Plate Mills

Optimize Crop, Shear and Cut Length of Plates

The plate mill can represent the only point in the process where the final dimensional quality of the product can be measured and controlled prior to final shipment. That's why it's important to have accurate length measurements at this critical stage of the manufacturing process.

Plate mills roll the heavy plate to the proper thickness and then square the ends and divide the plate into the desired length. LaserSpeed® Pro non-contact gauges are used at three locations on a plate mill. First, a gauge is mounted upstream of the shear to measure the overall length of the plate. This information helps to determine the best way to divide the plate into lengths required by the end customer, while leaving as little scrap as possible.

Controlling Cut-to-Length
The plate is then fed into the crop shear to square up the front and back ends. A PLC acquires the shape of the plate’s front end from a line scan camera and the position of the plate from the LaserSpeed Pro gauge. From these two pieces of information, a profile of the front and tail end can be established and the optimum crop can be determined.

The LaserSpeed Pro gauge continues to provide plate position information, so the PLC can make an accurate front-end crop. Once the plate is cropped, the PLC continues to use the position information from the non-contact gauge to cut the plate into target lengths according to the customer requirements. Note that the plate can be jogged back and forth (without slippage errors) to achieve the optimum cut length.  Use of the LaserSpeed Pro gauge determines the optimum use of the plate to minimize waste.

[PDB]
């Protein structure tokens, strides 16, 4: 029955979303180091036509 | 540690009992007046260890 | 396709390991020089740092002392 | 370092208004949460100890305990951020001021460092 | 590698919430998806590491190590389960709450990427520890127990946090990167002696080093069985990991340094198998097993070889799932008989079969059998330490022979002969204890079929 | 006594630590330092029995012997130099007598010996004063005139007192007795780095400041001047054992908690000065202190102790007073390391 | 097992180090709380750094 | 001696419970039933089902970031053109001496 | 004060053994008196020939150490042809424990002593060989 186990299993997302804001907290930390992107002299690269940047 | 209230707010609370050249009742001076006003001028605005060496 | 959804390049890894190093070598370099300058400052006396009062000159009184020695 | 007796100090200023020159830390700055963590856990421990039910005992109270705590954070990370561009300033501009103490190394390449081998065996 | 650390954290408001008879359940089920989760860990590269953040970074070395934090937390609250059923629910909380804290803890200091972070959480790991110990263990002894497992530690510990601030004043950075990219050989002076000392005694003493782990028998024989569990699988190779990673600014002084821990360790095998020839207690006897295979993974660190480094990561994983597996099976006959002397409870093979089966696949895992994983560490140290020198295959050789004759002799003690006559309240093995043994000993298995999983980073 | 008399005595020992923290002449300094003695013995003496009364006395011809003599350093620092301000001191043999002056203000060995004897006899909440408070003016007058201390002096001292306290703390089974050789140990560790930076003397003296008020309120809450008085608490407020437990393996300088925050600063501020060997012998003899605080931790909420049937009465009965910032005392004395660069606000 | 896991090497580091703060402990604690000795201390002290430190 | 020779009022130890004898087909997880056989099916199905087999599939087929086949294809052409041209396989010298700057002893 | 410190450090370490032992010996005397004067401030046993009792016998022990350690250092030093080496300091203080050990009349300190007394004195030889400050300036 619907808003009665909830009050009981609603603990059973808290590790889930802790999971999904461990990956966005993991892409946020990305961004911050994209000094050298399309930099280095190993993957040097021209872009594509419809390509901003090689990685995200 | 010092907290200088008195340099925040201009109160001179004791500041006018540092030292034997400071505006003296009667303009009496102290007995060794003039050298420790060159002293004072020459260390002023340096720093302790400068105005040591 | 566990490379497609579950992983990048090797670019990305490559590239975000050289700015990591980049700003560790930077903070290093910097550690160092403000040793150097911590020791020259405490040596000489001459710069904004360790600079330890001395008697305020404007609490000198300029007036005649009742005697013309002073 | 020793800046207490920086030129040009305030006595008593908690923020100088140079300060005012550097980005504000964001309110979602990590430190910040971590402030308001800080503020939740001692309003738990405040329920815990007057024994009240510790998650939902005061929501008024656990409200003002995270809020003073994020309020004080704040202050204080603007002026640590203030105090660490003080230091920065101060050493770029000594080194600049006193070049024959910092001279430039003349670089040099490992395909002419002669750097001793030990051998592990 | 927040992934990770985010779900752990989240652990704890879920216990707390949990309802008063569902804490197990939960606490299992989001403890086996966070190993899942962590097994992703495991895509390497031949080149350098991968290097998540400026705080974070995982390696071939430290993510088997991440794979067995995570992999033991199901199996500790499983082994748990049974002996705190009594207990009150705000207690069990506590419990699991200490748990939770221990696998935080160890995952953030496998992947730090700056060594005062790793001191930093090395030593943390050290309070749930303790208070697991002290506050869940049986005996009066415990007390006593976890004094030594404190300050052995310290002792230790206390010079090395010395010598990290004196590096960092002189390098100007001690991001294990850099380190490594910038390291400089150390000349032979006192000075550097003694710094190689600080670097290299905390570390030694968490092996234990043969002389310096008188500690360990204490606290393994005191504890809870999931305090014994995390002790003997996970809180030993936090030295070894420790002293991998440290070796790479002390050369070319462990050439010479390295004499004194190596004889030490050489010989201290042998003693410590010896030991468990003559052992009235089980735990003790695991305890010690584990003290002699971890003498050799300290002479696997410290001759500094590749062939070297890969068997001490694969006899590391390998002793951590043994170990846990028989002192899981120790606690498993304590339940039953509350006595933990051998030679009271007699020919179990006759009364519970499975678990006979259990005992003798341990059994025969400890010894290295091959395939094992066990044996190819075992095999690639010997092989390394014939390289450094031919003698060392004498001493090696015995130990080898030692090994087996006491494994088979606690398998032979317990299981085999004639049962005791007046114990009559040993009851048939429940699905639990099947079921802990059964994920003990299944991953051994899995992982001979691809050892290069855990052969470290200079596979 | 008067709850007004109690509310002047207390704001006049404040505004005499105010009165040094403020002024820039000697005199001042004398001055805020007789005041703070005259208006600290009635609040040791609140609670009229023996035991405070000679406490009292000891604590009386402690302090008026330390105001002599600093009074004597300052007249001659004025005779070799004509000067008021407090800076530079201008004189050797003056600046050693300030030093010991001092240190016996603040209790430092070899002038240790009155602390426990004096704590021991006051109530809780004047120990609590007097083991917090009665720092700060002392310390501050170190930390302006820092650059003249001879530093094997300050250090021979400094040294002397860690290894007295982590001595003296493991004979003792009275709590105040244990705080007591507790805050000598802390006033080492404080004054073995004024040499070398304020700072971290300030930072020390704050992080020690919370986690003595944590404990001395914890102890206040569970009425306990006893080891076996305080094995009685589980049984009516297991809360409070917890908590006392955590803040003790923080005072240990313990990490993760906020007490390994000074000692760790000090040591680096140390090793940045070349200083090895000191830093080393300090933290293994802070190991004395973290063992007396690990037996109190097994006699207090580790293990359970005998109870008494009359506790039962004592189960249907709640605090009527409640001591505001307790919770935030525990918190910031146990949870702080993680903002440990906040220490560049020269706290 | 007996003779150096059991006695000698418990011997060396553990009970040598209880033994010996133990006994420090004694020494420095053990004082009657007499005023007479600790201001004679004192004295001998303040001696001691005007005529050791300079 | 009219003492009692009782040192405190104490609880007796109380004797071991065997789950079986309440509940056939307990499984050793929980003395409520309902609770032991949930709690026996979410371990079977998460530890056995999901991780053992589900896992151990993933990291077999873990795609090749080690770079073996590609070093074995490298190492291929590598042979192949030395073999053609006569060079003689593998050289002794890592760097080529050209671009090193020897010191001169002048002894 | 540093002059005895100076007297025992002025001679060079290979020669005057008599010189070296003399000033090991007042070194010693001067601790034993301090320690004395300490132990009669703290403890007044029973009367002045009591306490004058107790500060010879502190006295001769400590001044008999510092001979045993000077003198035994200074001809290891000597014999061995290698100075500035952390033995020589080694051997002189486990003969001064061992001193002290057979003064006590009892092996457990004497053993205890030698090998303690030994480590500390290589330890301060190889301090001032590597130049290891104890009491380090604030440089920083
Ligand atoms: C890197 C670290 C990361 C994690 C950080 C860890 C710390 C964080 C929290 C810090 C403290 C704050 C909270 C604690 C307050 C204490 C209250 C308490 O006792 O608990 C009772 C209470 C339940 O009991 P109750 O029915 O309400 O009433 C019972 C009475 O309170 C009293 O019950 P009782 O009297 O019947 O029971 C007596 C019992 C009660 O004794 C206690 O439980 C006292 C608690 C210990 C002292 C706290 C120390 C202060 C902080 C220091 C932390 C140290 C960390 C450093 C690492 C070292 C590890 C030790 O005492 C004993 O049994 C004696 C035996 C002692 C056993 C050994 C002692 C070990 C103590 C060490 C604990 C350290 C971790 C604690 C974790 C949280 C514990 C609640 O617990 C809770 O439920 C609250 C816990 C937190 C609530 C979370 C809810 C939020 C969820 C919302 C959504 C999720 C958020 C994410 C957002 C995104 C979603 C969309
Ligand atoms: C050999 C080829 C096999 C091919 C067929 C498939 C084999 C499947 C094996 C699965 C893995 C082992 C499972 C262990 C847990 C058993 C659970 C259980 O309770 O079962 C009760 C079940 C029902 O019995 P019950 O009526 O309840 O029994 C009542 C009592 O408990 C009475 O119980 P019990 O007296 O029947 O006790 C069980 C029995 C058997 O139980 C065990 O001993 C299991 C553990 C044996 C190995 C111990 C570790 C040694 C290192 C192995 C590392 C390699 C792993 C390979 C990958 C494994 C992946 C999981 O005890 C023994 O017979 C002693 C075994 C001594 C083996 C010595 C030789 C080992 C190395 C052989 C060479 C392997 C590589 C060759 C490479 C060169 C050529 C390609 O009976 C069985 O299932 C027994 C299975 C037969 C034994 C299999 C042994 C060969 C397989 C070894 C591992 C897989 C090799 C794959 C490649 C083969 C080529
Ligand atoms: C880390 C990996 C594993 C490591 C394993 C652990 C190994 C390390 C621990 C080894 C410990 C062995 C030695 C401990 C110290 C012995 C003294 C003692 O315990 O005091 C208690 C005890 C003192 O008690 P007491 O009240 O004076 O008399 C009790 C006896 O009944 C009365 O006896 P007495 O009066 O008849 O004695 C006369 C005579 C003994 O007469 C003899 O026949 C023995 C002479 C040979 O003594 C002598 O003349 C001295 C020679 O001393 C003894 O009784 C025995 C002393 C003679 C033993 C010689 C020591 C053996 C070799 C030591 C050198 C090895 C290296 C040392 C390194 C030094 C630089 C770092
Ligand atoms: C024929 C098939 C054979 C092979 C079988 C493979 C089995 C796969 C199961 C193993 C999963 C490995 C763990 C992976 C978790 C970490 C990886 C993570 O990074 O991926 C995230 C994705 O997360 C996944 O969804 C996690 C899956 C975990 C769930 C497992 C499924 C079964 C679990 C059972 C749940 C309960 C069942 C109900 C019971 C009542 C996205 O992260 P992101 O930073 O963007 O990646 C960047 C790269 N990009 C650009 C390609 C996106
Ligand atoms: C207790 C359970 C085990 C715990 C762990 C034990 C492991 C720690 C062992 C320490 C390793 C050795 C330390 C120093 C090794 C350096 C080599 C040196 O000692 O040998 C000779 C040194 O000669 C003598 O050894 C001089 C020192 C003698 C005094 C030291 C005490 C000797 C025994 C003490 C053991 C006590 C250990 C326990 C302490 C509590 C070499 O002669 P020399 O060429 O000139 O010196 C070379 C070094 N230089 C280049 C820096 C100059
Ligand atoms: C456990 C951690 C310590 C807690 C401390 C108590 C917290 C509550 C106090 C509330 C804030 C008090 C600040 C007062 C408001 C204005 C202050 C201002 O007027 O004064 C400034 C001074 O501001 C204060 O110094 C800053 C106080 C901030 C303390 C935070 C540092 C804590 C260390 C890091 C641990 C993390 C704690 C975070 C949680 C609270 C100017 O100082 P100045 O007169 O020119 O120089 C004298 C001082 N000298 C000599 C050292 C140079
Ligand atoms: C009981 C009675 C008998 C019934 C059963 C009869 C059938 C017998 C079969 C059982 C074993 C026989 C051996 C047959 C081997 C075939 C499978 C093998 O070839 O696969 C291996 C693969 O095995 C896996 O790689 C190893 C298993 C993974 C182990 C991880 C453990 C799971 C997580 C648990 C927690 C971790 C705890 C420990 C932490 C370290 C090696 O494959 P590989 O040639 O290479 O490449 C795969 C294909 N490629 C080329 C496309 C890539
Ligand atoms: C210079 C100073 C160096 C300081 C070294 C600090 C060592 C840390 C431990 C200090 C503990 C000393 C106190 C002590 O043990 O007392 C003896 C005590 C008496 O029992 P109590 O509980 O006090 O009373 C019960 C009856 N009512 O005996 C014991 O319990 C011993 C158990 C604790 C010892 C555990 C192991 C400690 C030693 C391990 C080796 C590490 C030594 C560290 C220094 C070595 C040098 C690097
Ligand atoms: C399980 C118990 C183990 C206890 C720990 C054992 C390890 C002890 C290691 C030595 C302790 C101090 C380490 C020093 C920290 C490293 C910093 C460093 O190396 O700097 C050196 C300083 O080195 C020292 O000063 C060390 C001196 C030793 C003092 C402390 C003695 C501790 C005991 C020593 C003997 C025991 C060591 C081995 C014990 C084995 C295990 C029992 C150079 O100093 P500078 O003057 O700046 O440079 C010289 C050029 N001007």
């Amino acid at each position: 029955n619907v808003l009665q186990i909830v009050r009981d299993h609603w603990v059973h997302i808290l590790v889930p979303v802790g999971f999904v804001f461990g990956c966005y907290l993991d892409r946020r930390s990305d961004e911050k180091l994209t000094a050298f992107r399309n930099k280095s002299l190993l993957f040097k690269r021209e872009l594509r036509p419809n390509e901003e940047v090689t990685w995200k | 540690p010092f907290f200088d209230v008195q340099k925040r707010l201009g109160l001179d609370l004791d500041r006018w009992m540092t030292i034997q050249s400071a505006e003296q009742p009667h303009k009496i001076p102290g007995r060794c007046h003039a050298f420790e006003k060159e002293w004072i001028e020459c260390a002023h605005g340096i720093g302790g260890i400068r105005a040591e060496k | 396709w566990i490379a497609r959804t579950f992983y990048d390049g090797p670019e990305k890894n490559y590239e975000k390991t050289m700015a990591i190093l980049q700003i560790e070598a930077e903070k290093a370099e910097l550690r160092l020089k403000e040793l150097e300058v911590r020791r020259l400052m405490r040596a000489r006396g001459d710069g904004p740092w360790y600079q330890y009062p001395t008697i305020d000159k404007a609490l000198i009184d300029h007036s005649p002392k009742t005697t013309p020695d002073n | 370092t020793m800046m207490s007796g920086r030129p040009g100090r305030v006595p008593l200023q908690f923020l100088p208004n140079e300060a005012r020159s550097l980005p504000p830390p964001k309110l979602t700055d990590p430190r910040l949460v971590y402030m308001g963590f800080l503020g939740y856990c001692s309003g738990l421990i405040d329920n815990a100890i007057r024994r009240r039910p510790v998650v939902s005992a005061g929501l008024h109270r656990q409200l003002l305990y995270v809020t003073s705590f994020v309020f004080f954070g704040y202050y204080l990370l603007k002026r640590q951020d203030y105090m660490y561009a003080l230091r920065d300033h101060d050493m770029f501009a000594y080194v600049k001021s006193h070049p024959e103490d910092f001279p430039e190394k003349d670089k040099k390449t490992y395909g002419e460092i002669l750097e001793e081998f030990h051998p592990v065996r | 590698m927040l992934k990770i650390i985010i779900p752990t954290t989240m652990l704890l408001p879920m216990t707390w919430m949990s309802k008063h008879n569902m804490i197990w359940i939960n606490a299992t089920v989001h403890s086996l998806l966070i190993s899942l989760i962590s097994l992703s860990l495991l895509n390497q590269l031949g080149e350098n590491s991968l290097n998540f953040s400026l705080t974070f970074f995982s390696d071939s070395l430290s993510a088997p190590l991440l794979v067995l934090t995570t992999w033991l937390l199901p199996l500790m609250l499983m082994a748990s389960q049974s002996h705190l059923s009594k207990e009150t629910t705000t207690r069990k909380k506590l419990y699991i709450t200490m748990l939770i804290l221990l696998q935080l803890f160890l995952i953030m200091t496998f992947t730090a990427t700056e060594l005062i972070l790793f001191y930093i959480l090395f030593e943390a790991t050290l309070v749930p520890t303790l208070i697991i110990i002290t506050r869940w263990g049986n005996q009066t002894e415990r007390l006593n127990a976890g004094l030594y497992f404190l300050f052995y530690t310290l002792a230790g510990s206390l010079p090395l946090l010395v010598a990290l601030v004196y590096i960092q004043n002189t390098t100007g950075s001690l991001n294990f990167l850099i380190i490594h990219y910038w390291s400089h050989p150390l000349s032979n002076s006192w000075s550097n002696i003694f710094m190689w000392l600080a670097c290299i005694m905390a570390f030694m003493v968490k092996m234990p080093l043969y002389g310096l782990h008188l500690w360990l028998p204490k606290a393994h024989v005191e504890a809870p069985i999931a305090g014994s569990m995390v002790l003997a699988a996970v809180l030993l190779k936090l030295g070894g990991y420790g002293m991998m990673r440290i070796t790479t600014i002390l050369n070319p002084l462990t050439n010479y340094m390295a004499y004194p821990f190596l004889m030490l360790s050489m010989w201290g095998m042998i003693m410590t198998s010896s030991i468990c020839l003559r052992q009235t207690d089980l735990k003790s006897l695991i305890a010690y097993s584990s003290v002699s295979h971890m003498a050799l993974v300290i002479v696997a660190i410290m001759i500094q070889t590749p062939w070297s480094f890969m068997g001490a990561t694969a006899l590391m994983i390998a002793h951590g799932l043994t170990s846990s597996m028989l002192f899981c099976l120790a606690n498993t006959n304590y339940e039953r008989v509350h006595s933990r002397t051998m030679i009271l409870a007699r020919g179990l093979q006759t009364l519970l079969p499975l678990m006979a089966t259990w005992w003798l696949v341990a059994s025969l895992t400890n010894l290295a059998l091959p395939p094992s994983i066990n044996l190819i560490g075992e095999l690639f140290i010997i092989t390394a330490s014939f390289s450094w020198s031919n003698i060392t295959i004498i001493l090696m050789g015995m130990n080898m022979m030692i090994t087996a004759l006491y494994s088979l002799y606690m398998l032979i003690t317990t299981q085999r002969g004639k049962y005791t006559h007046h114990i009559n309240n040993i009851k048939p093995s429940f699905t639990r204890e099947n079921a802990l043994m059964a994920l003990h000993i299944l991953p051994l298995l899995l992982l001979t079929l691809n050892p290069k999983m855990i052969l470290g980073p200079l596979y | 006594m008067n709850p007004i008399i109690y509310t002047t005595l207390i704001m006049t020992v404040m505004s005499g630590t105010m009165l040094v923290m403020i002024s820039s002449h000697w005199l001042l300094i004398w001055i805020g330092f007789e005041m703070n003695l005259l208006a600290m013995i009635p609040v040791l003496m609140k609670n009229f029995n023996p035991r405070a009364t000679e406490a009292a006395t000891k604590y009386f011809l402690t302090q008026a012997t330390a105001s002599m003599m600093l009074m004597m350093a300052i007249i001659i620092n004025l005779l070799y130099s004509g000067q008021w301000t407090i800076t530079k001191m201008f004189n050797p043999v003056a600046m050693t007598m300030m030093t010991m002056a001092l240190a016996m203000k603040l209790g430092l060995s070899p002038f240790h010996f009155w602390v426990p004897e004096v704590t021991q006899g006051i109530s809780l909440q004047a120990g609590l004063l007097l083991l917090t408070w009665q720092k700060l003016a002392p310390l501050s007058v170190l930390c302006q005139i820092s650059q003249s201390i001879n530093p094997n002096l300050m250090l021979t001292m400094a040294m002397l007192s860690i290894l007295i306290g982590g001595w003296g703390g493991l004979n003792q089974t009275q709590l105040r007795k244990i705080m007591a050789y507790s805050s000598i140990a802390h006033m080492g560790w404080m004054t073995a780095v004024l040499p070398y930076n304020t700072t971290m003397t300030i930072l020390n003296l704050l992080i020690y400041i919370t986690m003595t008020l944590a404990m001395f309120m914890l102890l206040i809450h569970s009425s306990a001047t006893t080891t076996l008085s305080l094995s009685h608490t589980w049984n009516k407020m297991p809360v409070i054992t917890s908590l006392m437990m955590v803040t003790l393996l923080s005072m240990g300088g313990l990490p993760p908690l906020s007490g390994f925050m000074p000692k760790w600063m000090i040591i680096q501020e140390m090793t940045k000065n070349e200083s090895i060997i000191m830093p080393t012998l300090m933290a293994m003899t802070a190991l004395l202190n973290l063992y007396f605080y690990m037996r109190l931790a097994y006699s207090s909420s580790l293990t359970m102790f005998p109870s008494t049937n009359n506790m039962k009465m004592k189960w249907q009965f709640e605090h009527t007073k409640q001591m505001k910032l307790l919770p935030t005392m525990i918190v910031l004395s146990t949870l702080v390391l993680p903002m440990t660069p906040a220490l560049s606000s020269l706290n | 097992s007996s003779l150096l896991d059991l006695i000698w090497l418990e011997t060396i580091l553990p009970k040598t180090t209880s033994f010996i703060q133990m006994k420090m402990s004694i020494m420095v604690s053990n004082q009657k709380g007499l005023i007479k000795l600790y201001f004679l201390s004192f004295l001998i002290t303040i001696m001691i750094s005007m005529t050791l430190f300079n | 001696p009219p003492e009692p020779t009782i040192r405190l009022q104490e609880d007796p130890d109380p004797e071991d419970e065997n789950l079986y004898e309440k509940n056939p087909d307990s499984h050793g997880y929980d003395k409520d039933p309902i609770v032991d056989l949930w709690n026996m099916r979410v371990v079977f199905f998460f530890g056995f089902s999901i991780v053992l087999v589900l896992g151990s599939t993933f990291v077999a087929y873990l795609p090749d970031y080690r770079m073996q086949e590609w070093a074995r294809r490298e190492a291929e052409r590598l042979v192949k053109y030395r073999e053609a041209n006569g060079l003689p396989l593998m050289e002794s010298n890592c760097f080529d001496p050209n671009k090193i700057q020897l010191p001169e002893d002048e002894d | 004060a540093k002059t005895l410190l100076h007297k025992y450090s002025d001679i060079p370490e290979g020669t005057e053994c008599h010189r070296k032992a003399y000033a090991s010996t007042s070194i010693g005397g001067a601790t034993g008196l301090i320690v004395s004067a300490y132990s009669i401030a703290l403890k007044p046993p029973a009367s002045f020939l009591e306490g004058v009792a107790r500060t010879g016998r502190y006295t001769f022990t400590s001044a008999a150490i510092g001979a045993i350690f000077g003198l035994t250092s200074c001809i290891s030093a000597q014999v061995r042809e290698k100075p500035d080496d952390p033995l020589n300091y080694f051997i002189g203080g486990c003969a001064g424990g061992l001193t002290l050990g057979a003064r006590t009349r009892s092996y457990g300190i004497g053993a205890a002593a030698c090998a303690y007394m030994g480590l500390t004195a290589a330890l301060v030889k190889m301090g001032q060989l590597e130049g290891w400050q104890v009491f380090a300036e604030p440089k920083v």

Improving Yields and Minimizing Scrap
A third LaserSpeed Pro gauge is placed just downstream of the shear and measures plate position once the tail end passes the gauge upstream of the shear. The position information from the downstream gauge is used to make the final tail-end crop. The non-contact gauge greatly improves the yield of the plate mill and minimizes scrap because of the slippage that occurs between the plate and the encoder rollers.

LaserSpeed Pro gauges can provide plate position to within a few millimeters, whereas a encoder roller can have errors up to 20 mm or more.

Check out our LaserSpeed Pro gauging solution below.